Google has suspended work on Project Ara, its modular smartphone.


The project, which the company launched in 2013. was designed to let users buy a basic phone and add different modules like a keyboard or other sensors,

Google had announced during its developer conference I/O in May, its intentions to have a developer version ready to ship in the autumn.

Project Ara has suffered numerous setbacks since it began life as a Motorola venture, which Google owned before later selling.

The idea was to create a smartphone which could be customised to owners’ tastes with interchangeable “modules” including screens, cameras and processors.

In 2014, a trial was announced in Puerto Rico, centred around providing buyers with a smartphone frame and a range of 20 to 30 clip-on modules.
Image copyright Google
Image caption It is unknown whether the project will resume at a later point
However, this pilot scheme was delayed and eventually cancelled last year, with the team blaming “lots of iterations” in the design.

In May this year, Google said a new version of the modular phone would be less customisable than originally planned.

The main display and processors could no longer be swapped – a redesign Google said offered more space for other parts with more unusual functions.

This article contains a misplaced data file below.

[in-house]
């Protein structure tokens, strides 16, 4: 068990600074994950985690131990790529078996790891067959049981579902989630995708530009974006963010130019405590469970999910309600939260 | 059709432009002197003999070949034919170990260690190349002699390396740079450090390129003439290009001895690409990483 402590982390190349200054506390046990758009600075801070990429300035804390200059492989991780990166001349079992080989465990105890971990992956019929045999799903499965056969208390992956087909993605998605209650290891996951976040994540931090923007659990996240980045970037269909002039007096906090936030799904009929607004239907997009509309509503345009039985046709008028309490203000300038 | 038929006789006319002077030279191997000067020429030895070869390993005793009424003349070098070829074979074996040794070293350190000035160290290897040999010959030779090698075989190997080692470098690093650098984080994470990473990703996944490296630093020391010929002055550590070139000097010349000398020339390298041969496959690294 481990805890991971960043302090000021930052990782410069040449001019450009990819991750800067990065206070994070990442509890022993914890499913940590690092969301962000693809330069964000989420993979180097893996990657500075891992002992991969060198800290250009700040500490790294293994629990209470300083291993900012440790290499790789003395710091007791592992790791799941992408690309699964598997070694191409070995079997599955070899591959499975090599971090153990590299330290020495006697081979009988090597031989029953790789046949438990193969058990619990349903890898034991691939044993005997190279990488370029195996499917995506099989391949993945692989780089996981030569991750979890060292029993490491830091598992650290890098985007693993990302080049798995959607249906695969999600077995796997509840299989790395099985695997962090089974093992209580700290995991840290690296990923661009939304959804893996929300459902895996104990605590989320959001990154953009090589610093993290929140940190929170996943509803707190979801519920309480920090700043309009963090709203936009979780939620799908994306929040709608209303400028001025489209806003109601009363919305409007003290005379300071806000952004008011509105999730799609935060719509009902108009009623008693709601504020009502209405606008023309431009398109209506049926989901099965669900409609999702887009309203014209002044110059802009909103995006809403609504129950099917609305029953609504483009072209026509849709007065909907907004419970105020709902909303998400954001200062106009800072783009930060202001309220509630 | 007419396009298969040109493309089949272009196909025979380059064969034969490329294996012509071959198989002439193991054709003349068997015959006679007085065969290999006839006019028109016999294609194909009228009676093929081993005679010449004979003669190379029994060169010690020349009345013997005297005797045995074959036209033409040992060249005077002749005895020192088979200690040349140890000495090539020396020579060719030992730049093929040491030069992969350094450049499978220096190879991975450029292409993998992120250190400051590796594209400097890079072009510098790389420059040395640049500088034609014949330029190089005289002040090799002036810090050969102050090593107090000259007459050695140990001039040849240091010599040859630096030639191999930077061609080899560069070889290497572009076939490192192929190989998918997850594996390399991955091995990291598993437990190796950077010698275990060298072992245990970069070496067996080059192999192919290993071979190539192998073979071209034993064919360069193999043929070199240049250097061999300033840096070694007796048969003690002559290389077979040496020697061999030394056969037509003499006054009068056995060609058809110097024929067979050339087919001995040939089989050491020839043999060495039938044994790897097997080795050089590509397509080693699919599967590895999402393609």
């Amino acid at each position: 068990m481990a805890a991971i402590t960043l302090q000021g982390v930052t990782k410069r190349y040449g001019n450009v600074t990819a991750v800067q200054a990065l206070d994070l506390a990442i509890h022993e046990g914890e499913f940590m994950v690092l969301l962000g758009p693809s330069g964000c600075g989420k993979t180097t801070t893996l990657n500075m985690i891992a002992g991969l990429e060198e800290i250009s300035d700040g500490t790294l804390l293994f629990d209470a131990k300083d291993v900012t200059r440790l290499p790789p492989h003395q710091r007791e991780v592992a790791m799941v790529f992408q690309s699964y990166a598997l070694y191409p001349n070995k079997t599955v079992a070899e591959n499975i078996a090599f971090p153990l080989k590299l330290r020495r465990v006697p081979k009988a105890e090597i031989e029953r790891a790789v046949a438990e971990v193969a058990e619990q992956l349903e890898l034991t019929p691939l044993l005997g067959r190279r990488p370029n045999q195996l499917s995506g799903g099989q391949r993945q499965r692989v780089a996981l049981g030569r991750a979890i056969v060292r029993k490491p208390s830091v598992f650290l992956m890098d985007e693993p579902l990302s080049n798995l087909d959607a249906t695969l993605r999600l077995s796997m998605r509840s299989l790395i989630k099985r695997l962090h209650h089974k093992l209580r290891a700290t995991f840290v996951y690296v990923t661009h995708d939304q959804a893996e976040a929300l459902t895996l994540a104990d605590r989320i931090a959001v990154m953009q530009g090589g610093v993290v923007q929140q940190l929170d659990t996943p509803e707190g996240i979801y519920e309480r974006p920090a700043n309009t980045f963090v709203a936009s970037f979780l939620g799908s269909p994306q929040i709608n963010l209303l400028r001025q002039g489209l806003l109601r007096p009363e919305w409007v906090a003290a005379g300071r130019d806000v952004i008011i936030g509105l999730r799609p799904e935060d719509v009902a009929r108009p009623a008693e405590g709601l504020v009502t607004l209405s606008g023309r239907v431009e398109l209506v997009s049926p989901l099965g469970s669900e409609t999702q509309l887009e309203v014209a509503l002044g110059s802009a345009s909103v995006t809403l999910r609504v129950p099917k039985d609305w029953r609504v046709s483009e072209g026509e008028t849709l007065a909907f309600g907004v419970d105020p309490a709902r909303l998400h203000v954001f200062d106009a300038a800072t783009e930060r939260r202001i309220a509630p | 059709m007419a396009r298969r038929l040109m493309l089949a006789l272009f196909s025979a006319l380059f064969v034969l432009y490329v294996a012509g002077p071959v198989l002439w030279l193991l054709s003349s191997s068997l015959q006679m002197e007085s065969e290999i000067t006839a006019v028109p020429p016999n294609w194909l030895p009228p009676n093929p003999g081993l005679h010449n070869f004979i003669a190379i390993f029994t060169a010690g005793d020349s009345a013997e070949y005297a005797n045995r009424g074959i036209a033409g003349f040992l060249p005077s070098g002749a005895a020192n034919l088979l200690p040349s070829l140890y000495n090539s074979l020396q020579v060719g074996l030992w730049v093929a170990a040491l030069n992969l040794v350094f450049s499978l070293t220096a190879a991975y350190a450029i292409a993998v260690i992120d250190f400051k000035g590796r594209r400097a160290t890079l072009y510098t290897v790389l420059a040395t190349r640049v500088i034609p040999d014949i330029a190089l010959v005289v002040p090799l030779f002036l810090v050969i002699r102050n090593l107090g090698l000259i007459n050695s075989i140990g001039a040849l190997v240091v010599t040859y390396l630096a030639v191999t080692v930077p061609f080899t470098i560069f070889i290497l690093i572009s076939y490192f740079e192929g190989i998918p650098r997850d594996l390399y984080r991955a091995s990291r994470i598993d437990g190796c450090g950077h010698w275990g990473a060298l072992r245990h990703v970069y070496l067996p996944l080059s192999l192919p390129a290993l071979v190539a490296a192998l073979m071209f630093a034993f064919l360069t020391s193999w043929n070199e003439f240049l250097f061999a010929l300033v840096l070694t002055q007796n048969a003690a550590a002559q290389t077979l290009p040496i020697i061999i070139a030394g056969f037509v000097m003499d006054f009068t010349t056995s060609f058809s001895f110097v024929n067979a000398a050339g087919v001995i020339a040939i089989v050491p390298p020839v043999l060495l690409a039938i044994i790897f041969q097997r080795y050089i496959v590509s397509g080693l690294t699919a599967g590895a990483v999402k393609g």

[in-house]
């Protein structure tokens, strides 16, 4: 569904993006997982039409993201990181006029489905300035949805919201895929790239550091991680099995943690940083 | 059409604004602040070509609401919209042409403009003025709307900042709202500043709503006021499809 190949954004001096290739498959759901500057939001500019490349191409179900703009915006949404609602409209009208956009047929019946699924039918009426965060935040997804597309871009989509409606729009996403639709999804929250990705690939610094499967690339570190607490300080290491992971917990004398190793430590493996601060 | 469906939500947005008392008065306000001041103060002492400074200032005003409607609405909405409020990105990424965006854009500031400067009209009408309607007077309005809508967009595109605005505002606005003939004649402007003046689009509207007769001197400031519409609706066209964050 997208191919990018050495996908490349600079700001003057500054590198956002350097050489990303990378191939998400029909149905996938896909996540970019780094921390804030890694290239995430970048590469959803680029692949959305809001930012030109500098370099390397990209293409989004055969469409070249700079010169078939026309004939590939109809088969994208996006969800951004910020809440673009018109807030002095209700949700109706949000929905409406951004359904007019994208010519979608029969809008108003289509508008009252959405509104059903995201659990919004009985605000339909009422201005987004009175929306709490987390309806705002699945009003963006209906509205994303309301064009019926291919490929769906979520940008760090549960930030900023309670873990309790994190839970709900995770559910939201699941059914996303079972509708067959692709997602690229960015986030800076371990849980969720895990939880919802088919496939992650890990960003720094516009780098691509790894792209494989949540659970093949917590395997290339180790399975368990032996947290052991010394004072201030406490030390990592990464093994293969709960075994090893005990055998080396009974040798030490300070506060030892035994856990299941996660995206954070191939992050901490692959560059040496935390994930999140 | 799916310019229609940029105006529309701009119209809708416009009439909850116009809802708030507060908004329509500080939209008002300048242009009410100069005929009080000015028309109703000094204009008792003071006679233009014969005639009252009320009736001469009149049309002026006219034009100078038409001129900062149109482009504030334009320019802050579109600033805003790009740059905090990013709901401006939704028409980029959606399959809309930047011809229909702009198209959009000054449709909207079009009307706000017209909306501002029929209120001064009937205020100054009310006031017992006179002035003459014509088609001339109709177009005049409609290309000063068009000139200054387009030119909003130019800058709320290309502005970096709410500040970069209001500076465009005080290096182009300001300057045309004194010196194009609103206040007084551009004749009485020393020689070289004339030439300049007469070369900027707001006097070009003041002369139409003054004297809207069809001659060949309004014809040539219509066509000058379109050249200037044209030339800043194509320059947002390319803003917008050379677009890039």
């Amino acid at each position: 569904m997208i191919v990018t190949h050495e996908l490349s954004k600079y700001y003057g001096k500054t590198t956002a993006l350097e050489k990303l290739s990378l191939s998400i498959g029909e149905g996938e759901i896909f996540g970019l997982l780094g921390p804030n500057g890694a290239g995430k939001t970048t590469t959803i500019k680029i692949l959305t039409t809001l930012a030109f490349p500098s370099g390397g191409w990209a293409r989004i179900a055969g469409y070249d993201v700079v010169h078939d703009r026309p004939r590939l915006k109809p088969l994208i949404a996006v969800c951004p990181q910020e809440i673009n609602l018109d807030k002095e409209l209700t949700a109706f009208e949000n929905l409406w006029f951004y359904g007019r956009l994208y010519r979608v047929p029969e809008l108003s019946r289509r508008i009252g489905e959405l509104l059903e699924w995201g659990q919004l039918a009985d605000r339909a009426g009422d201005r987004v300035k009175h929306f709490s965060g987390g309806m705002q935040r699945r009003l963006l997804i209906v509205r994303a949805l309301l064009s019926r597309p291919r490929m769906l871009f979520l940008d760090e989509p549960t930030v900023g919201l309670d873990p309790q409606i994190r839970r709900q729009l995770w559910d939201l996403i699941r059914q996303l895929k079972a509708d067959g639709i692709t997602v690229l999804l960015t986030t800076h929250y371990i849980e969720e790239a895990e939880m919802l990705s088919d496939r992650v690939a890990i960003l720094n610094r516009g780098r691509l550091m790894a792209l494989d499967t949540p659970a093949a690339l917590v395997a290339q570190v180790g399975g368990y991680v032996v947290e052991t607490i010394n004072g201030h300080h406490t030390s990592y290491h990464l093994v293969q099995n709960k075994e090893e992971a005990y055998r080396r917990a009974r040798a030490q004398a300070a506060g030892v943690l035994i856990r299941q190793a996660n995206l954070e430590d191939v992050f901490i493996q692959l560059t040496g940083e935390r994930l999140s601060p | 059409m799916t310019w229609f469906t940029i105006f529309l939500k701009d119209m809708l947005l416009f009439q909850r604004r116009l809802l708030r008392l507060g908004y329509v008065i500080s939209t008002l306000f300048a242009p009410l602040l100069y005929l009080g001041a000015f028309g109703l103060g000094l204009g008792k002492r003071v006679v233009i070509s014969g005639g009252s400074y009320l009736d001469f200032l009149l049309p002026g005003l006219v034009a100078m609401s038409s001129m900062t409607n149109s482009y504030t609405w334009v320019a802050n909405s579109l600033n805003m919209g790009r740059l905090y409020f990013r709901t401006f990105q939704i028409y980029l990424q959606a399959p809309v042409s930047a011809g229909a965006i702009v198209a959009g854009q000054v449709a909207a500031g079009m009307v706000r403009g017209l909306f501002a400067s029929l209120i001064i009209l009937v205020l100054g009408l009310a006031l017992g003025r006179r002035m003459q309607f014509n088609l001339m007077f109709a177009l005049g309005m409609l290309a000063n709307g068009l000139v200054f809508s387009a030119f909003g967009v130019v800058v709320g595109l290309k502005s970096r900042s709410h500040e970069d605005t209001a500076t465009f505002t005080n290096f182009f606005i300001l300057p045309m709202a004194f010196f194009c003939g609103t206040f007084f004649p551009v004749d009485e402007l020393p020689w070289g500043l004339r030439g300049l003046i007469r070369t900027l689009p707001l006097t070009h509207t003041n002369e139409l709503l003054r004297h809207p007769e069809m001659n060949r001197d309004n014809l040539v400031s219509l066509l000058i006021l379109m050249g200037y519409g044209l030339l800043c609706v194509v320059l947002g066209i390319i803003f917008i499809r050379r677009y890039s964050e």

Modular phones could help consumers upgrade their handset without having to buy an entirely new model, as well as reducing technological waste.

However, the individual components are expensive to manufacture.

On launch it only supported two additional modules – a high-definition audio processor and a camera grip. The battery can also be exchanged, but doing so causes the phone to reboot.

“Project Ara went against every lesson the smartphone market has learnt over the years, eliminating the removable battery for example,” says Ian Fogg, senior director of mobile and telecoms at analysts IHS.

“The original concept of making all modules user-changeable is an incredibly hard thing to do.

“By redesigning it so only certain modules were swappable dramatically simplified the project, but it undermined the point of how important swapping those bits out was to the consumers. It went right against every bit of industry wisdom.”

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